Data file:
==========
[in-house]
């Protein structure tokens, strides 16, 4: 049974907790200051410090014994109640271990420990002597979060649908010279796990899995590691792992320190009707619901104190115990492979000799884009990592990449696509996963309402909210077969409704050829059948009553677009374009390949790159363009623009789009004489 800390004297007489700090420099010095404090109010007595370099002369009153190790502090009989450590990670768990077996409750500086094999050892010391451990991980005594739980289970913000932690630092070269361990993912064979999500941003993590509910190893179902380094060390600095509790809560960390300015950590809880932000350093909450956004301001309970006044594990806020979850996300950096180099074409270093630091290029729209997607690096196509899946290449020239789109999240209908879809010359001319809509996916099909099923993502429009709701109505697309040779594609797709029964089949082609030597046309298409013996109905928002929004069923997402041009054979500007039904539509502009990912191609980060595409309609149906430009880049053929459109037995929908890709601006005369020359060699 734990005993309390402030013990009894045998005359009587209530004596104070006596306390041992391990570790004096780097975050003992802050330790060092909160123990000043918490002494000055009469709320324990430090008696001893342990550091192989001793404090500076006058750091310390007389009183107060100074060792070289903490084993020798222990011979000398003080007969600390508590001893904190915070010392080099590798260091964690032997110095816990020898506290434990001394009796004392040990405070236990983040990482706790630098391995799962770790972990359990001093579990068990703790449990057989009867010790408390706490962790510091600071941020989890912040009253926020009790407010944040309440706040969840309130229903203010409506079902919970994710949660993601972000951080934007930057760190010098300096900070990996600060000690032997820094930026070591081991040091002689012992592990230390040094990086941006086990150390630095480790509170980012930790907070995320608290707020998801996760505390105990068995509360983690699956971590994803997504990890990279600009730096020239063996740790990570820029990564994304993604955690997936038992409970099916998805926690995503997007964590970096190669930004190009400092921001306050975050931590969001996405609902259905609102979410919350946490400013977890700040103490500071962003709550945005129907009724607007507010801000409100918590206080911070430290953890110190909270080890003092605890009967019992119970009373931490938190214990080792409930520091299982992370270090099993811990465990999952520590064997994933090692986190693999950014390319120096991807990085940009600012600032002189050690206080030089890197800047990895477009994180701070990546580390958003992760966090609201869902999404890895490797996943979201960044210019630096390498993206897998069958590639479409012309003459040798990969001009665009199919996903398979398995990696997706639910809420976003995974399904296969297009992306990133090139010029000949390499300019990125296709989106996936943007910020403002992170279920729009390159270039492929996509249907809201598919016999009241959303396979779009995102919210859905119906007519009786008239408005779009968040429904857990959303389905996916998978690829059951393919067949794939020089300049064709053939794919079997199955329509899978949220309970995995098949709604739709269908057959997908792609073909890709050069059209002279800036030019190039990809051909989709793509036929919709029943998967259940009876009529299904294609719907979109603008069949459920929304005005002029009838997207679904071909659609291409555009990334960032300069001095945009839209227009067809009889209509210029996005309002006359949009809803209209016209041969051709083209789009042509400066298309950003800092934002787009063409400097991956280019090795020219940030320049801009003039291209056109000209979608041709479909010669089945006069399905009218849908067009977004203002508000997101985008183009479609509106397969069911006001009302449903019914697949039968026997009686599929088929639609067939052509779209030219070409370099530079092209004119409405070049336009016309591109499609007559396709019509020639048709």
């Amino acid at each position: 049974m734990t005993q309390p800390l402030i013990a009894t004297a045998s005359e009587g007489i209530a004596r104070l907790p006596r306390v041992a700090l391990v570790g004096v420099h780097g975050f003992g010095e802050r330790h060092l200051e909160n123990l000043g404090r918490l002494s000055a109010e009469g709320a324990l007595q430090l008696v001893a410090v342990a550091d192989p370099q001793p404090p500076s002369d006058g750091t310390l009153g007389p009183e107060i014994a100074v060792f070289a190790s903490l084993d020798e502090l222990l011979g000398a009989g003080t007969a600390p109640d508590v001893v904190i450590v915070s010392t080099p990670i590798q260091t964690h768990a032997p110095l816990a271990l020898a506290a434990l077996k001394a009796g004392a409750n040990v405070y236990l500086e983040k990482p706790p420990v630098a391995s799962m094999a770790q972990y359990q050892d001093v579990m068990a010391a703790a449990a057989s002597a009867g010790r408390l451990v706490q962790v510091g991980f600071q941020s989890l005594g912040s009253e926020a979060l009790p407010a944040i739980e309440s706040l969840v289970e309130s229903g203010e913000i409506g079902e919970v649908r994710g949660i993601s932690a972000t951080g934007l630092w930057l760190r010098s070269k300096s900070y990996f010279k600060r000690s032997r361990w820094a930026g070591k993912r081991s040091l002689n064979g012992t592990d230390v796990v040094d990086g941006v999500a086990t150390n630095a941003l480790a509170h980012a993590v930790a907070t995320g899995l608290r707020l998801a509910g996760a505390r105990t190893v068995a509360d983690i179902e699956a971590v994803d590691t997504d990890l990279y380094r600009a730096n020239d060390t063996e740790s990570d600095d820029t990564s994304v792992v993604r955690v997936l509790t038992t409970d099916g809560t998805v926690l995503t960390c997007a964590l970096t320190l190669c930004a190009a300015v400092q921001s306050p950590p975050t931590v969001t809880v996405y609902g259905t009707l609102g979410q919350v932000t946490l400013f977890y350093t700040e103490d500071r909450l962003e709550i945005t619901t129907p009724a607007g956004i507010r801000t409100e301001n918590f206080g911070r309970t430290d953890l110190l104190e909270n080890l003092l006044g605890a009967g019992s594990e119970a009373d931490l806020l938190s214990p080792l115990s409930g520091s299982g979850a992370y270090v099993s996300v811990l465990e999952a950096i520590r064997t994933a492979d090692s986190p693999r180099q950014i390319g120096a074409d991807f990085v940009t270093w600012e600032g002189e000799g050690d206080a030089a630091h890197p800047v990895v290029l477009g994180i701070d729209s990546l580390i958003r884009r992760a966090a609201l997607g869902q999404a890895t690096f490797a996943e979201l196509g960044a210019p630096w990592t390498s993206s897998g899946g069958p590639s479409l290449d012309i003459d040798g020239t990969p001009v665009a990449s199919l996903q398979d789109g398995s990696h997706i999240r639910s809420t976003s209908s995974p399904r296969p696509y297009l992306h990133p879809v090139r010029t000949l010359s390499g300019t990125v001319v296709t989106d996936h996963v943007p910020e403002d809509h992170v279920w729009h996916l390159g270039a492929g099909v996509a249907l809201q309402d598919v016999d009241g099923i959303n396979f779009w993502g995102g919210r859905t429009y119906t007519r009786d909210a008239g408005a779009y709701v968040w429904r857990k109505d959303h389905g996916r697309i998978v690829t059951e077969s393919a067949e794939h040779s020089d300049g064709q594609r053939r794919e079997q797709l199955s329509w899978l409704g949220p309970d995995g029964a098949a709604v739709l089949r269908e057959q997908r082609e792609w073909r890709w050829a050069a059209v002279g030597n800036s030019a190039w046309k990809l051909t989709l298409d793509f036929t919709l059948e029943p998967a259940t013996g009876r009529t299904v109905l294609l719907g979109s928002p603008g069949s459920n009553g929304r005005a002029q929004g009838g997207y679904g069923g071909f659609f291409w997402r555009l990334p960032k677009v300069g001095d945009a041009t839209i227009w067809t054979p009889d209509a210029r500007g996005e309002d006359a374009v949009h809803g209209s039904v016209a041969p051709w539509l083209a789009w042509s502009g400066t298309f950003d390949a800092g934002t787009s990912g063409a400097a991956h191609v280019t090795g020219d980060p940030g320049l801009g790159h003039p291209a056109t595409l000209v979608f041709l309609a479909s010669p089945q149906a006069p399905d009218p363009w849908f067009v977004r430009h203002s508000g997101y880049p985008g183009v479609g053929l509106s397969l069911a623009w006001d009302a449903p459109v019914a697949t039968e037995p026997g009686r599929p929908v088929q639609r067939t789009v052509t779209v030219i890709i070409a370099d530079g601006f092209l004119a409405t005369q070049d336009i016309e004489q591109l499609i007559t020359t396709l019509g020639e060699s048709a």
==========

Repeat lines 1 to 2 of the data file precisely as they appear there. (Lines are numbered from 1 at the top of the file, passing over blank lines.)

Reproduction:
[in-house]
């Protein structure tokens, strides 16, 4: 049974907790200051410090014994109640271990420990002597979060649908010279796990899995590691792992320190009707619901104190115990492979000799884009990592990449696509996963309402909210077969409704050829059948009553677009374009390949790159363009623009789009004489 800390004297007489700090420099010095404090109010007595370099002369009153190790502090009989450590990670768990077996409750500086094999050892010391451990991980005594739980289970913000932690630092070269361990993912064979999500941003993590509910190893179902380094060390600095509790809560960390300015950590809880932000350093909450956004301001309970006044594990806020979850996300950096180099074409270093630091290029729209997607690096196509899946290449020239789109999240209908879809010359001319809509996916099909099923993502429009709701109505697309040779594609797709029964089949082609030597046309298409013996109905928002929004069923997402041009054979500007039904539509502009990912191609980060595409309609149906430009880049053929459109037995929908890709601006005369020359060699 734990005993309390402030013990009894045998005359009587209530004596104070006596306390041992391990570790004096780097975050003992802050330790060092909160123990000043918490002494000055009469709320324990430090008696001893342990550091192989001793404090500076006058750091310390007389009183107060100074060792070289903490084993020798222990011979000398003080007969600390508590001893904190915070010392080099590798260091964690032997110095816990020898506290434990001394009796004392040990405070236990983040990482706790630098391995799962770790972990359990001093579990068990703790449990057989009867010790408390706490962790510091600071941020989890912040009253926020009790407010944040309440706040969840309130229903203010409506079902919970994710949660993601972000951080934007930057760190010098300096900070990996600060000690032997820094930026070591081991040091002689012992592990230390040094990086941006086990150390630095480790509170980012930790907070995320608290707020998801996760505390105990068995509360983690699956971590994803997504990890990279600009730096020239063996740790990570820029990564994304993604955690997936038992409970099916998805926690995503997007964590970096190669930004190009400092921001306050975050931590969001996405609902259905609102979410919350946490400013977890700040103490500071962003709550945005129907009724607007507010801000409100918590206080911070430290953890110190909270080890003092605890009967019992119970009373931490938190214990080792409930520091299982992370270090099993811990465990999952520590064997994933090692986190693999950014390319120096991807990085940009600012600032002189050690206080030089890197800047990895477009994180701070990546580390958003992760966090609201869902999404890895490797996943979201960044210019630096390498993206897998069958590639479409012309003459040798990969001009665009199919996903398979398995990696997706639910809420976003995974399904296969297009992306990133090139010029000949390499300019990125296709989106996936943007910020403002992170279920729009390159270039492929996509249907809201598919016999009241959303396979779009995102919210859905119906007519009786008239408005779009968040429904857990959303389905996916998978690829059951393919067949794939020089300049064709053939794919079997199955329509899978949220309970995995098949709604739709269908057959997908792609073909890709050069059209002279800036030019190039990809051909989709793509036929919709029943998967259940009876009529299904294609719907979109603008069949459920929304005005002029009838997207679904071909659609291409555009990334960032300069001095945009839209227009067809009889209509210029996005309002006359949009809803209209016209041969051709083209789009042509400066298309950003800092934002787009063409400097991956280019090795020219940030320049801009003039291209056109000209979608041709479909010669089945006069399905009218849908067009977004203002508000997101985008183009479609509106397969069911006001009302449903019914697949039968026997009686599929088929639609067939052509779209030219070409370099530079092209004119409405070049336009016309591109499609007559396709019509020639048709």